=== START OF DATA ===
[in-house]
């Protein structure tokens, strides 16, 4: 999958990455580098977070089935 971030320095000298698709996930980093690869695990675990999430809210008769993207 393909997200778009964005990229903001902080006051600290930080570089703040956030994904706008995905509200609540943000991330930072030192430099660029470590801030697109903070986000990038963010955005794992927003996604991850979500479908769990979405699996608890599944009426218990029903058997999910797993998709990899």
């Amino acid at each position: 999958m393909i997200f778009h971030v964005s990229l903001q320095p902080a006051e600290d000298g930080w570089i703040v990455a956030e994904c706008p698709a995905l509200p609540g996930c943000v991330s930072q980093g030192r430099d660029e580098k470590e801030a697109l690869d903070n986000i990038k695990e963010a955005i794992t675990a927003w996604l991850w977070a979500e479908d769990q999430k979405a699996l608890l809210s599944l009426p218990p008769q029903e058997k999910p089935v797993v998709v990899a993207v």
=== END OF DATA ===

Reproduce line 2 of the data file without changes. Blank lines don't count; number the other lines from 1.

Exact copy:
């Protein structure tokens, strides 16, 4: 999958990455580098977070089935 971030320095000298698709996930980093690869695990675990999430809210008769993207 393909997200778009964005990229903001902080006051600290930080570089703040956030994904706008995905509200609540943000991330930072030192430099660029470590801030697109903070986000990038963010955005794992927003996604991850979500479908769990979405699996608890599944009426218990029903058997999910797993998709990899």